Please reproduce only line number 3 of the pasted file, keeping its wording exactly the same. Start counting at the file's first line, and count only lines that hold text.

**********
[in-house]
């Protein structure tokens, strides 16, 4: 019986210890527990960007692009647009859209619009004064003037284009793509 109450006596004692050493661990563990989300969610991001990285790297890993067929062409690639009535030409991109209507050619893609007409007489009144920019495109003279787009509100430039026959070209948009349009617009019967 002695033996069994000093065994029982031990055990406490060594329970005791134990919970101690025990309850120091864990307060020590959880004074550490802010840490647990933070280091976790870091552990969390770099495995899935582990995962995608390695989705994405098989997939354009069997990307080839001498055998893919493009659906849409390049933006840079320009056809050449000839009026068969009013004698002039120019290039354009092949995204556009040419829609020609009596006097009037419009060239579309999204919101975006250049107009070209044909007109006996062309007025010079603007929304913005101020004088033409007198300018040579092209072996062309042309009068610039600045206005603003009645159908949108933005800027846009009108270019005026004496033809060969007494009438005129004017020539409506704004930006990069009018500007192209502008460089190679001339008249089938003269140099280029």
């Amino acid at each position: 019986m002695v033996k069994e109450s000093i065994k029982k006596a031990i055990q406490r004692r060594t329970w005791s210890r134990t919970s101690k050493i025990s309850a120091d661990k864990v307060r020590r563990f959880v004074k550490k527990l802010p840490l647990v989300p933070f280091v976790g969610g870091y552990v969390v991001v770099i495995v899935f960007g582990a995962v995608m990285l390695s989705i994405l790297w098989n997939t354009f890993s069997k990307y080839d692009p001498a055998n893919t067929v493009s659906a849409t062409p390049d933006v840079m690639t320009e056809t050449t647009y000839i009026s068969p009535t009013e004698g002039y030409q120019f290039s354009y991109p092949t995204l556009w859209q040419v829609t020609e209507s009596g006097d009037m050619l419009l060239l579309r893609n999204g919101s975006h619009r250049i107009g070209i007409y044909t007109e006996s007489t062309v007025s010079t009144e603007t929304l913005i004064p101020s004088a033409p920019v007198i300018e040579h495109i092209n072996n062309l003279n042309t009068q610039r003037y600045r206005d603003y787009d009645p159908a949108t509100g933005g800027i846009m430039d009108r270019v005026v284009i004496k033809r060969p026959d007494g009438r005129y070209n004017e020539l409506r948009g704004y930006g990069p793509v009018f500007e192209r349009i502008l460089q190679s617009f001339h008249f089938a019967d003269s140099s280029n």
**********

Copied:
């Amino acid at each position: 019986m002695v033996k069994e109450s000093i065994k029982k006596a031990i055990q406490r004692r060594t329970w005791s210890r134990t919970s101690k050493i025990s309850a120091d661990k864990v307060r020590r563990f959880v004074k550490k527990l802010p840490l647990v989300p933070f280091v976790g969610g870091y552990v969390v991001v770099i495995v899935f960007g582990a995962v995608m990285l390695s989705i994405l790297w098989n997939t354009f890993s069997k990307y080839d692009p001498a055998n893919t067929v493009s659906a849409t062409p390049d933006v840079m690639t320009e056809t050449t647009y000839i009026s068969p009535t009013e004698g002039y030409q120019f290039s354009y991109p092949t995204l556009w859209q040419v829609t020609e209507s009596g006097d009037m050619l419009l060239l579309r893609n999204g919101s975006h619009r250049i107009g070209i007409y044909t007109e006996s007489t062309v007025s010079t009144e603007t929304l913005i004064p101020s004088a033409p920019v007198i300018e040579h495109i092209n072996n062309l003279n042309t009068q610039r003037y600045r206005d603003y787009d009645p159908a949108t509100g933005g800027i846009m430039d009108r270019v005026v284009i004496k033809r060969p026959d007494g009438r005129y070209n004017e020539l409506r948009g704004y930006g990069p793509v009018f500007e192209r349009i502008l460089q190679s617009f001339h008249f089938a019967d003269s140099s280029n």